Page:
The Love that Binds

The Love that Binds

A Poem by David Lewis Paget

My father died of the cholera

In eighteen thirty-two,

There wasn’t a place at the cemetery

To bury him, that we knew,

The signs were posted at Netherton,

‘Don’t bring your bodies here!’

The Sexton spoke: ‘Try Gospel Oak,

Or maybe, Wednesbury.’

 

We loaded Pa back onto the cart

And whipped the old grey mare,

We’d not long buried our cousin Jack

At the turning of the year,

From Manchester to Birmingham

The epidemic spread,

From Liverpool to Leeds, to York,

With one in twenty dead!

 

I walked along with the horse and cart

And I passed so many more,

They thrust their relatives out, feet first

In front of the tradesman’s door,

The fear had spread so rapidly

No family was safe,

So Grandma went in her winding sheet

Outside, with her Sister Kate!

 

They loaded bodies onto a cart

No dignity in death,

And piled them three and four feet high

As they took their final breath,

And pits were dug as the space grew less

The Churchyards all were full,

For years, the gardeners turned them up

Old bones, and a grinning skull!

 

We took our Pa on home at last

With nowhere else to go,

And sat him out in the potting shed

Where the seedlings used to grow,

Then Ma sat down beside him there

And died of a broken heart,

We knew it would be a waste of time

To break out the horse and cart.

 

For years they sat untouched out there

Through spring and the summertime,

I looked one day, they were overgrown

With a creeper, like a vine,

The vine had woven in and around

Through bones that were falling apart,

It tied and bound them together,

Wrapping a tendril round each heart.

 

‘When things calm down, we’ll bury them,’

I said to my brother, Sid,

As time went on, we both forgot

And I guess we never did;

They’re closer now than they were in life

She doesn’t scold or moan,

While he clings fast to his silent wife,

And at least, they’re both at home!

 

David Lewis Paget

© 2012 David Lewis Paget


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Featured Review

Paget,I could not have imagined that such tragic and painful incident might take place in England.I knew about black death caused by plague.

I thought how it was possible to keep the bodies in the plant nursery for long period.Were they preserved in coffin?Could you give some more details?

I wonder how you could bear such painful memories for so long time.
Did you write this poem recently?
I don't dare to deliberate about the poetic quality of your poems.
They are always superb and epic in standard.
Hope to hear from you soon.
Zainul


Posted 11 Years Ago


1 of 1 people found this review constructive.




Reviews

You paint a picture that is a compliment to death. It is odd that love and death live so close together. A profound truth is buried in this shallow grave of ink.

Posted 11 Years Ago


1 of 1 people found this review constructive.

Poignantly macabre :)

Posted 11 Years Ago


1 of 1 people found this review constructive.

This is one of your most remarkable narratives, David and it touches heart strings quite strongly because of its story theme, a love that transcends time and space. I like the gripping situation where the story unfolds and how you managed to excellently convey the many feelings of conflict and struggles, and recollections of human flaws in them, while maintaining a tender and affectionate tone. The last lines did speak of a wonderful union beyond the grave, completing the full and perfect meaning of the title. I rate this Perfect and I'm sharing it on my facebook, with proper credits to you dear David.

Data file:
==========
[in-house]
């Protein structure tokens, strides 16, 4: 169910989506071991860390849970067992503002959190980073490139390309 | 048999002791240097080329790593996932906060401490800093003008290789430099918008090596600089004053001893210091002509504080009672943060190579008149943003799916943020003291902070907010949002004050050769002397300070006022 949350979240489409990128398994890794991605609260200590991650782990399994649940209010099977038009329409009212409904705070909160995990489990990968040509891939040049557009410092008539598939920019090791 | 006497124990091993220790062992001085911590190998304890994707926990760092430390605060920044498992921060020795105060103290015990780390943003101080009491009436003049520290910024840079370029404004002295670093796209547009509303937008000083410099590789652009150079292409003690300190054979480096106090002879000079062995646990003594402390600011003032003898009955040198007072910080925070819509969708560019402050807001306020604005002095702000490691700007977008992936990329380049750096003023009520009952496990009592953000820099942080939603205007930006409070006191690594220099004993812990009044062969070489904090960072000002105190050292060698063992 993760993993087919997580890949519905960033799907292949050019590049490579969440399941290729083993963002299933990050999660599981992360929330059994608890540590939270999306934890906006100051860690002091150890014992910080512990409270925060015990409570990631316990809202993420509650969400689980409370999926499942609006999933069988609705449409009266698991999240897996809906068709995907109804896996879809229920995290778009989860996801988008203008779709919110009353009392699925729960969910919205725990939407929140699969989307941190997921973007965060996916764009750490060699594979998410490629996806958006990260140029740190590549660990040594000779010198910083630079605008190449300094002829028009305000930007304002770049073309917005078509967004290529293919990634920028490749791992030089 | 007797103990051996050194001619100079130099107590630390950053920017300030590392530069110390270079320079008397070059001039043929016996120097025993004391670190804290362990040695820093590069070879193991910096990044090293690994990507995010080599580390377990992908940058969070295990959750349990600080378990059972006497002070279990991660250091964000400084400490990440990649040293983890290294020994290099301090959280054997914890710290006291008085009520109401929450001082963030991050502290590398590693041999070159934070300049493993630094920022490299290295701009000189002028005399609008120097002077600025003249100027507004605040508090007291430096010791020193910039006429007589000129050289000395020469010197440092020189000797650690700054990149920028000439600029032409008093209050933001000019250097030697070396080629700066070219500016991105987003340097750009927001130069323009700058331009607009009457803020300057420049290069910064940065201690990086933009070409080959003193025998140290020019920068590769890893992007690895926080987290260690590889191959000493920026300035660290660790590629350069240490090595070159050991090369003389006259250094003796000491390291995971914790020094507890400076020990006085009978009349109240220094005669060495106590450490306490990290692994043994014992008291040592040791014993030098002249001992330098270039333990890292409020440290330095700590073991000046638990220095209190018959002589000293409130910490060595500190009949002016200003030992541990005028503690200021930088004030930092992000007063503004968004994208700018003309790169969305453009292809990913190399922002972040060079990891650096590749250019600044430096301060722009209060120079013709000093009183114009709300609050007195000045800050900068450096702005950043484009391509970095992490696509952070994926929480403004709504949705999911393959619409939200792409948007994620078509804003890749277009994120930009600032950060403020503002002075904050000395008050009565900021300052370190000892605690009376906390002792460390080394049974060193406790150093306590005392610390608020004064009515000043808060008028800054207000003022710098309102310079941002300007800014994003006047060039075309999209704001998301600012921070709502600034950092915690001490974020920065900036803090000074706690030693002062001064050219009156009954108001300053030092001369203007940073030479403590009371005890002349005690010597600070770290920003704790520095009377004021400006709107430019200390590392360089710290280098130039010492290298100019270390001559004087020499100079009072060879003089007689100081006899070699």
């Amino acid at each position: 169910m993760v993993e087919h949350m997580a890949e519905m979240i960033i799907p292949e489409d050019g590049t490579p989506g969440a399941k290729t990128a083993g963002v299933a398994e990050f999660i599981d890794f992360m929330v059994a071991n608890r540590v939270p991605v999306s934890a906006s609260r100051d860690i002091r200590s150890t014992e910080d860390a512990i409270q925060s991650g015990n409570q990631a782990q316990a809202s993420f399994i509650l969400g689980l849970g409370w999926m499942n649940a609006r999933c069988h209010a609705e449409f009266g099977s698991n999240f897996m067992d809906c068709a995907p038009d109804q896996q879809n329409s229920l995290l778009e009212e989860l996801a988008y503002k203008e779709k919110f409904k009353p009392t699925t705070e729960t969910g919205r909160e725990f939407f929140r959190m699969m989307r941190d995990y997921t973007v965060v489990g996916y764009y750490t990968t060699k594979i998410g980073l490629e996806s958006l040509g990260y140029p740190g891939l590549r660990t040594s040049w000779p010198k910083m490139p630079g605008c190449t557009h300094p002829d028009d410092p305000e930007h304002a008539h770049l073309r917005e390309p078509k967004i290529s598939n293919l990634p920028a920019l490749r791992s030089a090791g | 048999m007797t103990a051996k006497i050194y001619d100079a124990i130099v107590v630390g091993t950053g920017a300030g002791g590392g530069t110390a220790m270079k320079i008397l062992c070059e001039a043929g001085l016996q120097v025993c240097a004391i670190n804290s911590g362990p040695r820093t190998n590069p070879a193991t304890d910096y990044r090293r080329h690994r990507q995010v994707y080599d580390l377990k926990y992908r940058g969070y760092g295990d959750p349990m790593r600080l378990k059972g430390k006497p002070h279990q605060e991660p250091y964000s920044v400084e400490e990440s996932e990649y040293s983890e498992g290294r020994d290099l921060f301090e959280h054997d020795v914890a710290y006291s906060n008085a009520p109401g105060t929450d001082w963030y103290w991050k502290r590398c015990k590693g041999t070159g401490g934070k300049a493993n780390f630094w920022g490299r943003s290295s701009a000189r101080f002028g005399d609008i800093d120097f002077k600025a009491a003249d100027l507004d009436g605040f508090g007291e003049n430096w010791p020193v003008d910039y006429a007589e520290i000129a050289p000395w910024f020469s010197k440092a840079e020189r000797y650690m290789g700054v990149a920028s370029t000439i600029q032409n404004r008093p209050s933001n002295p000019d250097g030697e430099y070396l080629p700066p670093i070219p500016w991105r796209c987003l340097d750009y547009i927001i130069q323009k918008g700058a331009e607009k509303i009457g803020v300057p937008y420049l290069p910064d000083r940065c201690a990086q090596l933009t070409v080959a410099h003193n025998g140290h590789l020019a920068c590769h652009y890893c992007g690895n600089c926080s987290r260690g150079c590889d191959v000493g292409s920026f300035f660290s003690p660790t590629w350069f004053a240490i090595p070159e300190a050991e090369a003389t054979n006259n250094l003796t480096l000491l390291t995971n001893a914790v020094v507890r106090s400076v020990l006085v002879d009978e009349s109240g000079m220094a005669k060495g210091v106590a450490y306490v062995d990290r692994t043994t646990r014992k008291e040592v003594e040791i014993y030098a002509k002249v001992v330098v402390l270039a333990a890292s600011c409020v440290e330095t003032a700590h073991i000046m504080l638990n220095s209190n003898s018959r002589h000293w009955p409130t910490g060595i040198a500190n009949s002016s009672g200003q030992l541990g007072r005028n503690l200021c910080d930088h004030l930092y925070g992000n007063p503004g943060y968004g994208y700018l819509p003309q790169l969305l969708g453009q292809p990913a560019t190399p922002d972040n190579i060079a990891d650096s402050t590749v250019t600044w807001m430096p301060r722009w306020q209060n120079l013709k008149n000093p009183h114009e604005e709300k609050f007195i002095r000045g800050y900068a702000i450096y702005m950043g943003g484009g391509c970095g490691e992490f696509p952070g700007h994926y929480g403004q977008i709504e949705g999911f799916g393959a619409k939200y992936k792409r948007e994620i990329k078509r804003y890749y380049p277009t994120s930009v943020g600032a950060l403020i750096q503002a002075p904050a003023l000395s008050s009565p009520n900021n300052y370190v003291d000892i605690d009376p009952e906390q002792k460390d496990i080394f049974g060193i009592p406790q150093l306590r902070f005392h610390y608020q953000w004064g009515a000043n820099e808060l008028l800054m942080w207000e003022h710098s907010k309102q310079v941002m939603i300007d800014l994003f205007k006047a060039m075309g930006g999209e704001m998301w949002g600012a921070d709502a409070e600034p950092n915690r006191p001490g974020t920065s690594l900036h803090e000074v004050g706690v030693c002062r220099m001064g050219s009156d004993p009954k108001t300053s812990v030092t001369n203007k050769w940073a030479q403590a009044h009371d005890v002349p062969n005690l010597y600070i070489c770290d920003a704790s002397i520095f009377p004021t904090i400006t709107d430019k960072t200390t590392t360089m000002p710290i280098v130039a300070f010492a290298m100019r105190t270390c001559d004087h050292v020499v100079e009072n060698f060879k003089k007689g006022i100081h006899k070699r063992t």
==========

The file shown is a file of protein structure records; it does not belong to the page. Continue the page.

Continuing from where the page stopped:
Posted 0 Seconds Ago

Posted 11 Years Ago


1 of 1 people found this review constructive.

Excellent write! What a story, cholera was truly such a dreaded disease, contageous even post mortem. And how this story evolves into a love story of sorts. I really enjoy your work!

Posted 11 Years Ago


1 of 1 people found this review constructive.

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Mic
Love a story woven in verse. Most hard to keep one paced with short line and stanza, but you've done quite well. Creative plot and love the rhyme. Chuckled at the irony in the last stanza.

Well done, Mr. Paget.

Posted 11 Years Ago


1 of 1 people found this review constructive.

OMG David, what a hoot! lol....a visionary masterpiece! My imagination was working overtime, but it didn't have to really because you described this unique and brilliant write so hilariously. Love, love your writing my friend!

Posted 11 Years Ago


1 of 1 people found this review constructive.

WOW! Gripping...compelling...beautifully crafted! I loved it, what a story and what a smooth flow. Excellent my friend.

Posted 11 Years Ago


1 of 1 people found this review constructive.

wow... such a sad piece, but beautifully written.

Posted 11 Years Ago


1 of 1 people found this review constructive.

'...Then Ma sat down beside him there
And died of a broken heart,...'

'...It tied and bound them together,
Wrapping a tendril round each heart....'

'...They’re closer now than they were in life
She doesn’t scold or moan,
While he clings fast to his silent wife,
And at least, they’re both at home!'

It is always a joy to read one of your masterpieces- I never know where each beginning will lead one to.....~ pat


Posted 11 Years Ago


1 of 1 people found this review constructive.


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Added on August 30, 2012
Last Updated on August 30, 2012
Tags: cemetery, cholera, vine, dignity

Author

David Lewis Paget
David Lewis Paget

Moonta, South Australia, Australia



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